Photo above by Tax Credits with Flickr Creative Commons License.
By Rebecca Lessner
As the Maryland Department of Health and Mental Hygiene discussed Gov. Larry Hogan’s 2% across-the-board budget cuts on Friday, Sen. Adelaide Eckardt of the Senate Budget and Tax committee questioned the future of 68 mental health program facilities DHMH has created the past two years through aid provided by the Affordable Care Act.
Eckardt, a psychiatric nurse from the Eastern Shore, described DHMHs’ growth of mental health programs in the past two years as “pretty remarkable,” but voiced concerns that if the department doesn’t locate state funds to cover reducing federal funds, Maryland will begin backtracking.
The state had a premier public health system in the early nineties, but then began to go downhill, she said.
“We put it (Maryland) on a road to restoring some of that and now it’s downhill again,” Eckardt said.
“If you start making reductions in the core funding then sometimes that puts you in a situation where you don’t have really enough staff,” Eckardt said to the DHMH panel at the committee briefing. “So, will you be at the place where you’ll have to close programs, because there won’t be enough people to do what is expected?”
New health secretary concerned
New Health Secretary Van Mitchell said he is concerned and believes that the foundation of the health department is community-based public health programs. Maryland will be heavily affected with cuts to programs that are mostly situated in rural areas.
Right now, the health department is receiving feedback from several counties to determine what effect projected reductions will have.
“So yes, is the answer to your question,” said Dr. Laura Herrera, deputy secretary of public health. “And there are implications to programs and the cutting of those programs at the local level. I think that with the last few years and the decline in core funding, the counties have generously overmatched the core funds, but that seems to be going away.”
Cuts to mental health programs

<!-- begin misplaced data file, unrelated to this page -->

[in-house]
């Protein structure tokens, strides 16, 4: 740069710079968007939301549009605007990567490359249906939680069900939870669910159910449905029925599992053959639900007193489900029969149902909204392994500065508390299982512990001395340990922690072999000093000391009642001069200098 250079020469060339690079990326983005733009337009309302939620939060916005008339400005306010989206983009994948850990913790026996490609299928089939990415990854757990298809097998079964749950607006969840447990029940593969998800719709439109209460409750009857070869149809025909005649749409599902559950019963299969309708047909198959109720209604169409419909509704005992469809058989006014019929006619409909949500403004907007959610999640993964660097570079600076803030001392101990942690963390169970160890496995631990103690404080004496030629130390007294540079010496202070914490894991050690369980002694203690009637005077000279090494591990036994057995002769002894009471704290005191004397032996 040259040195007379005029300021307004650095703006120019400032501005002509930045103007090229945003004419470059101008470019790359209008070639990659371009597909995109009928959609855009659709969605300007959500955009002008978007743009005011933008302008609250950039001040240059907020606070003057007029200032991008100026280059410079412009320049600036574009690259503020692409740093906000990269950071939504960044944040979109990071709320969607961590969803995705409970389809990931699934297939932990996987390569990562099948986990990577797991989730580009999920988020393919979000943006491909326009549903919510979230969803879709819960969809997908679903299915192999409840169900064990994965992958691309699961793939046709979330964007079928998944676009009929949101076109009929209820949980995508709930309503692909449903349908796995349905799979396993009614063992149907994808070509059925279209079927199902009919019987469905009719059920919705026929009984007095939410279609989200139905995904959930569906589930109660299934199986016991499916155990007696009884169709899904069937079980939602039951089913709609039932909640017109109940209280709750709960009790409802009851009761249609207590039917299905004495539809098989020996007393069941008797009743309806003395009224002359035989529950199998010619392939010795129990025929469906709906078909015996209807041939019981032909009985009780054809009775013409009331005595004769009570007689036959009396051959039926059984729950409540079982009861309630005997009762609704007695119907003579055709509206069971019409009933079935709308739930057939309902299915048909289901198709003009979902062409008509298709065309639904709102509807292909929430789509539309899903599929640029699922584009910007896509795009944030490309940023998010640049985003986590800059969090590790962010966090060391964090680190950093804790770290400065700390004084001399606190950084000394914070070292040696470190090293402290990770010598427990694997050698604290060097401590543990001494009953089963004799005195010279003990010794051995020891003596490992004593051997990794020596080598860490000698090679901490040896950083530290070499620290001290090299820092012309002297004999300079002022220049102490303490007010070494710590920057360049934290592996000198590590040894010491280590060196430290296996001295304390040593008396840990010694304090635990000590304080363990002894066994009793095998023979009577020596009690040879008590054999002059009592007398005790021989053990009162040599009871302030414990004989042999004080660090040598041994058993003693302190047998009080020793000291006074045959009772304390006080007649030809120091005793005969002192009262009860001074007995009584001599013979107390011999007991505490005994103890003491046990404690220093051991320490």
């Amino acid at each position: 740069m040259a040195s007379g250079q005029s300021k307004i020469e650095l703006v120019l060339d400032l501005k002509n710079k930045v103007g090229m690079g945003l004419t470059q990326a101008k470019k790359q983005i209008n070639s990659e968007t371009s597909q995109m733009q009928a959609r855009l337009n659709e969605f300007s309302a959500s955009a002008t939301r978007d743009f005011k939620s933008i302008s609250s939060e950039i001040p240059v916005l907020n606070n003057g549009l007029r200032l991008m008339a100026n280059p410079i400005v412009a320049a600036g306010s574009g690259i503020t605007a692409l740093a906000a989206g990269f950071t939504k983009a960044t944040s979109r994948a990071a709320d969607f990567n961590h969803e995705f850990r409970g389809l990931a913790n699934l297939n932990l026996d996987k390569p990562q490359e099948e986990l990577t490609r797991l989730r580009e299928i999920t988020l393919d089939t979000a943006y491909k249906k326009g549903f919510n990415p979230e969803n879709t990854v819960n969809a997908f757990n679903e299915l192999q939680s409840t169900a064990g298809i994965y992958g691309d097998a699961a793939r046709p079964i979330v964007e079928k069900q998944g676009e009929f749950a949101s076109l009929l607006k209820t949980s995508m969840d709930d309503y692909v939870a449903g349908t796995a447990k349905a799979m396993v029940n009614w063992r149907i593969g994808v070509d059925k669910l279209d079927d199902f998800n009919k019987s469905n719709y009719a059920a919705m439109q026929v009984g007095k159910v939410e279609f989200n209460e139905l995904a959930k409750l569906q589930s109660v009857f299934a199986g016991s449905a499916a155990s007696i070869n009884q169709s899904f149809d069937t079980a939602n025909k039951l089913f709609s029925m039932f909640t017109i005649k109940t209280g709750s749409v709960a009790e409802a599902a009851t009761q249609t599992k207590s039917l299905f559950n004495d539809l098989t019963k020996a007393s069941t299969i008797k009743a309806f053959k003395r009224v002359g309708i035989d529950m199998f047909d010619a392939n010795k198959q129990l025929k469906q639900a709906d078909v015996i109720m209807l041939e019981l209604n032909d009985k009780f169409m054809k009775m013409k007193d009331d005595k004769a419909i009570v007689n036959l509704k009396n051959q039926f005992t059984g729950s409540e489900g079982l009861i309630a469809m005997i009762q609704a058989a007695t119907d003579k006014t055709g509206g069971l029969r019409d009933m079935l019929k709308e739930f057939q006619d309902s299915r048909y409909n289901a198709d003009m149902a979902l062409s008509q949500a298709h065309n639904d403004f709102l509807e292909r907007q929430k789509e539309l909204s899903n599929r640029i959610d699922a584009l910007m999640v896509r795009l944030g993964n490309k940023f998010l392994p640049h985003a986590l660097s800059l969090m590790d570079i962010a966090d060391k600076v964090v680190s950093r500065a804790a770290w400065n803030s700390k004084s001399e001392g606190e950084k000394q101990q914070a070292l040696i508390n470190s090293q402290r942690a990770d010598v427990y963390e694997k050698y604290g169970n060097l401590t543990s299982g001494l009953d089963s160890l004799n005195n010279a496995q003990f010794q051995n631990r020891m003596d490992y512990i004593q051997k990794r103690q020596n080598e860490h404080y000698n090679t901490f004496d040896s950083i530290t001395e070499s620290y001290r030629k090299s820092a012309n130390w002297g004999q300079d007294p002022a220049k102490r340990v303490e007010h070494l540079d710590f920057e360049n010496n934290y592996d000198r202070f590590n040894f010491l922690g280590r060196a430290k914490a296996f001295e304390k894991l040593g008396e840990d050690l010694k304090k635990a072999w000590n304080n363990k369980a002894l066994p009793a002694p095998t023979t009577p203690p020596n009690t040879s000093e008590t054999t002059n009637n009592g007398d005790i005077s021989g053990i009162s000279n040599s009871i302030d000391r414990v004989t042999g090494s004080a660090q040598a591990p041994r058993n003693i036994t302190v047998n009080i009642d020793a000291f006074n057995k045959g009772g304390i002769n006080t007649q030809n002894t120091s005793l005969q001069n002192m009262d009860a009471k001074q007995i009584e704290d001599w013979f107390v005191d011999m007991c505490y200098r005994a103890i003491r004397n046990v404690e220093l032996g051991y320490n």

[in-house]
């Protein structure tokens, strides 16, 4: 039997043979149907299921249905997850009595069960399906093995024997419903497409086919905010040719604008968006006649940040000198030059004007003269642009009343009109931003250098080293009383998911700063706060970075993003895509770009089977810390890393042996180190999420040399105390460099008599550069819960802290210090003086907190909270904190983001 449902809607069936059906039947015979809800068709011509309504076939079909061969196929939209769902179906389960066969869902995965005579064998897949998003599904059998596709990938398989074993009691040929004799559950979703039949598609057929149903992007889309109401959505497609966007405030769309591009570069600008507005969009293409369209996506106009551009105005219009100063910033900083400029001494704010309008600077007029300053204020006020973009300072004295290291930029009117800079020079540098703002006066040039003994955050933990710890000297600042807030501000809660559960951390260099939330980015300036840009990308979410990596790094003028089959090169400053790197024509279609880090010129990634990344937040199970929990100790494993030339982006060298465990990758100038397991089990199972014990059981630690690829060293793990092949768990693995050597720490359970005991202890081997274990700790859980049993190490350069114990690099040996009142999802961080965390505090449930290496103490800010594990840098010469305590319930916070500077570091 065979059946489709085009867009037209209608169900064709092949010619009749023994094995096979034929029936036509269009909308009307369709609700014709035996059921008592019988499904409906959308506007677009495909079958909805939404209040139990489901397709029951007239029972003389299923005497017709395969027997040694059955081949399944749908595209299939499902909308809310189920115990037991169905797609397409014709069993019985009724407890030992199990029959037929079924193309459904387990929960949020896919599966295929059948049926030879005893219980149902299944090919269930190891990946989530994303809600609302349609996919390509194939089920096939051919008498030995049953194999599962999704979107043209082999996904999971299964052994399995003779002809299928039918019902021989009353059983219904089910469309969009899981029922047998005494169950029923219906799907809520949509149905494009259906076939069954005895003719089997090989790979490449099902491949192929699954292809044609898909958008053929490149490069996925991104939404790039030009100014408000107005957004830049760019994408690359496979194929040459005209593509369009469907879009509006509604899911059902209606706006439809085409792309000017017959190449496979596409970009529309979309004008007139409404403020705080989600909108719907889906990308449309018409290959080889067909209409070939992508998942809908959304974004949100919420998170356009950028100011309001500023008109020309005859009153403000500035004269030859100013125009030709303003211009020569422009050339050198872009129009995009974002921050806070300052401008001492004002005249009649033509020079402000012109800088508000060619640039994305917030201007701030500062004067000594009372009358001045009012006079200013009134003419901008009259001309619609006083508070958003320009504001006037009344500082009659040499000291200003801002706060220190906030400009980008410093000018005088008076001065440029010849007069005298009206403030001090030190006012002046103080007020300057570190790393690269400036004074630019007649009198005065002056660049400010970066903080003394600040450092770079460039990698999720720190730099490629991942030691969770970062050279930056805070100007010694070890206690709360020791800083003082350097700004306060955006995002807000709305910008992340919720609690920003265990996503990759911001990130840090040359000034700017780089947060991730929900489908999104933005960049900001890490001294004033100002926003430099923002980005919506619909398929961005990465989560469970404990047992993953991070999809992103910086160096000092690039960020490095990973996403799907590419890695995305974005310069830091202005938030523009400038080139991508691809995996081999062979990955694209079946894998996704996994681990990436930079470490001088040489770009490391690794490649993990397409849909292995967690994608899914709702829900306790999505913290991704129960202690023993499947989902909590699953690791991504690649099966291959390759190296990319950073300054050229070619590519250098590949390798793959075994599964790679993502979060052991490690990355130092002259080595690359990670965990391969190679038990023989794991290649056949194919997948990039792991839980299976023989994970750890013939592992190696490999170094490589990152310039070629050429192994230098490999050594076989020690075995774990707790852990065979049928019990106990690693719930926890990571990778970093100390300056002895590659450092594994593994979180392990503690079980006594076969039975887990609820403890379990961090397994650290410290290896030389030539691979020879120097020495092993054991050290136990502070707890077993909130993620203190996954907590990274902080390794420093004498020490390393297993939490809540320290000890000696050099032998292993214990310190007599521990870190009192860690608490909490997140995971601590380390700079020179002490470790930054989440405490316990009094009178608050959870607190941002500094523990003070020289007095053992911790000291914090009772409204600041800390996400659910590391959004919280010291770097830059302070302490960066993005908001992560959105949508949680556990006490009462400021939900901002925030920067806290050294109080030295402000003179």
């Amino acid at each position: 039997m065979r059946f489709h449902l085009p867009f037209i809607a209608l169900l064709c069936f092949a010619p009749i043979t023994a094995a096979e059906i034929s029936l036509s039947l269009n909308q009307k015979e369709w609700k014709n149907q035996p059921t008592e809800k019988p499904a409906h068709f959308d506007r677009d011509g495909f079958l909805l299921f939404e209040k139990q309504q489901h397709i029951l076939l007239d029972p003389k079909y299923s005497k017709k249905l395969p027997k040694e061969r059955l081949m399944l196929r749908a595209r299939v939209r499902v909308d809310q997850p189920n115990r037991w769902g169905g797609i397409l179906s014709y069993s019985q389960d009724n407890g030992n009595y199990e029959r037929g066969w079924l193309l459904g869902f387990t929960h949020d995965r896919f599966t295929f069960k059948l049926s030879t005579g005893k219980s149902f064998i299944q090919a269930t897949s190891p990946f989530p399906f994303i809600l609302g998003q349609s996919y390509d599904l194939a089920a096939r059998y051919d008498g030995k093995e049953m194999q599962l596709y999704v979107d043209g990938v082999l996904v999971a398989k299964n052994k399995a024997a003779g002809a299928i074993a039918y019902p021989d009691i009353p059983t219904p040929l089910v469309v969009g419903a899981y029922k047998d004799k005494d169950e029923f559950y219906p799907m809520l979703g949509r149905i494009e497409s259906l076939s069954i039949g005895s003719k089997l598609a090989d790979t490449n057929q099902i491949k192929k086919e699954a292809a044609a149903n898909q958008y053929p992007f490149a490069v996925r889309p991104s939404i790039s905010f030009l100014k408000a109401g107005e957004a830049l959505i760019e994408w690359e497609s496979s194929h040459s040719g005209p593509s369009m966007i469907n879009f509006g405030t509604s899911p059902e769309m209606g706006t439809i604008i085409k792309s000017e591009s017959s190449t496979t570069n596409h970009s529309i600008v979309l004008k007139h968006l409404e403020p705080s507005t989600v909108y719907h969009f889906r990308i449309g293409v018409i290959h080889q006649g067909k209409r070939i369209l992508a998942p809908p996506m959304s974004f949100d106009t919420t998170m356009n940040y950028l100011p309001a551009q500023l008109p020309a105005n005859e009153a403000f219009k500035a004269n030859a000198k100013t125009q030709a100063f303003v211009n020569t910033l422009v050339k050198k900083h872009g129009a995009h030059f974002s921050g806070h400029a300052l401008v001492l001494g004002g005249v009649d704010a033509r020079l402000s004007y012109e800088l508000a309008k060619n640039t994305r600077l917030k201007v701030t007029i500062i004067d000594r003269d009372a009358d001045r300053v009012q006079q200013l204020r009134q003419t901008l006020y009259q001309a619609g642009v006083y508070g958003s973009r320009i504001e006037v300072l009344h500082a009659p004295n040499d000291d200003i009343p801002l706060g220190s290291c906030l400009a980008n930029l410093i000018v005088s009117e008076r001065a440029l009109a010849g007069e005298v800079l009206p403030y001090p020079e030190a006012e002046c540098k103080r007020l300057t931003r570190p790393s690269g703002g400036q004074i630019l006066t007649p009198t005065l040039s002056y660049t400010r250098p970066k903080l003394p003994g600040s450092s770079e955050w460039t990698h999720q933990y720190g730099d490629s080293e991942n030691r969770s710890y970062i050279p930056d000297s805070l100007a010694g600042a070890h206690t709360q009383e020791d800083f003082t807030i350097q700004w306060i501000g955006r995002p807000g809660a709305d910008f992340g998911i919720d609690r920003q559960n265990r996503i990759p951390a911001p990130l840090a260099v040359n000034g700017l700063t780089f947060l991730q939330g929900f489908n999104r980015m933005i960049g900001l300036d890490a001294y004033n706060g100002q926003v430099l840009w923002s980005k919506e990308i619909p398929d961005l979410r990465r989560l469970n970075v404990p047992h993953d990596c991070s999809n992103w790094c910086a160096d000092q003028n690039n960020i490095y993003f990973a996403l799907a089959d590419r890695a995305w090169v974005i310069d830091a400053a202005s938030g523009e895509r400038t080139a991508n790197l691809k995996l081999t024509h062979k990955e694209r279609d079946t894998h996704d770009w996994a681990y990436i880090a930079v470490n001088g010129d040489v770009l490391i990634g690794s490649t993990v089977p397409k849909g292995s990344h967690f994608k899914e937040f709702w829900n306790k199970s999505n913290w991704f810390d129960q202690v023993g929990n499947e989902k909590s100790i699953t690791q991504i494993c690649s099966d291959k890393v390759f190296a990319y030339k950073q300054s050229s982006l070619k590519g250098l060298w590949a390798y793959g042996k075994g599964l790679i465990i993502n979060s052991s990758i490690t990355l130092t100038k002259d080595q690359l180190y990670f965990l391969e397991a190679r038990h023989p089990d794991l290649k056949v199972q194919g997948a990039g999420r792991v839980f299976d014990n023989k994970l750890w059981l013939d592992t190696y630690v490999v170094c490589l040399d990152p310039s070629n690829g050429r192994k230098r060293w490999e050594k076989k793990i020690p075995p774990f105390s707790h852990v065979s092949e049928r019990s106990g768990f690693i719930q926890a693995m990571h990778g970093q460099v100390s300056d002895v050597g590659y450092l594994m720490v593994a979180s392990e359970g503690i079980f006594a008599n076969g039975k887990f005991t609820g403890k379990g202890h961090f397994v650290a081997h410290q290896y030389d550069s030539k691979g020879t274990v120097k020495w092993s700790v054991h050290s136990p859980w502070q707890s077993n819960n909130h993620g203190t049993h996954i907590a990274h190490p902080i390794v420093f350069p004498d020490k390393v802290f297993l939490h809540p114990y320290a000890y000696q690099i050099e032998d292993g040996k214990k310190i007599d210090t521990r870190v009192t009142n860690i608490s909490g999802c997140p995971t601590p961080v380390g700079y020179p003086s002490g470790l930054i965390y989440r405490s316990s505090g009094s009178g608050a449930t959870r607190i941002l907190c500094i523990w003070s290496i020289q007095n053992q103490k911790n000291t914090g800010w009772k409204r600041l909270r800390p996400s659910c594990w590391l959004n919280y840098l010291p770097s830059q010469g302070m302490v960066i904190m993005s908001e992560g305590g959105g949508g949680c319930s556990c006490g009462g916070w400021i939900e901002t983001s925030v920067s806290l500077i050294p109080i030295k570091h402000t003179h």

DHMH is looking at an estimated $7 million in projected cuts to mental health funding, adding to that is looming decrease of federal funding, as funding for the expansion of health care under the Affordable Care Act begins to become the responsibility of the state.
According to DHMH, since the enactment of the Affordable Care Act (Obamacare), full Medicaid benefits have been given to an additional 100,000 people at the start, equaling $200 million infederal funds. Now enrollment has grown to 1.3 million people included in the full Medicaid benefits. The full cost has been covered by federal funding, but in fiscal year 2017 the federal funding will drop to 95%, and then by 1% every following year.
Dr. Herrera has been working with health departments over the last two years to figure how to diversify the way the public health department funds itself. “Because not only are we seeing declines in our state general funds, but we’re certainly seeing declines in our categorical federal funds.”
Categorical funds go toward state programs dedicated to chronic diseases like hypertension and diabetes.
Dr. Herrera hopes to reorganize programs and regionalize, something Sen. Eckardt has seen success with in the Eastern Shore. It would involve regional partnerships among programs and hospitals, and funding through partnering with private sector agencies.
Looking for more cooperation among departments
Secretary Mitchell believes funding can come from other departments within the state. “The state has a lot of assets, whether it’s DHR, DHMH, MSDE, or everything else,” referring to Human Resources, Health and Education departments.
Mitchell told the committee that if they help him to “break down the silos” and get departments to do a “better job working together and reaching out to one another” then maybe they will all come together to find a solution.
“We got a lot of assets still, it’s tough times, but there’s no reason that we cannot help each other out,” Mitchell said.
Eckardt agreed, “We’ll all certainly work with you as we shape where we are going to be.”
Health Budget Subcommittee Chair Richard Madaleno also agreed, saying together the DHMH department and the committee “Will try to do more, with even less” moving forward.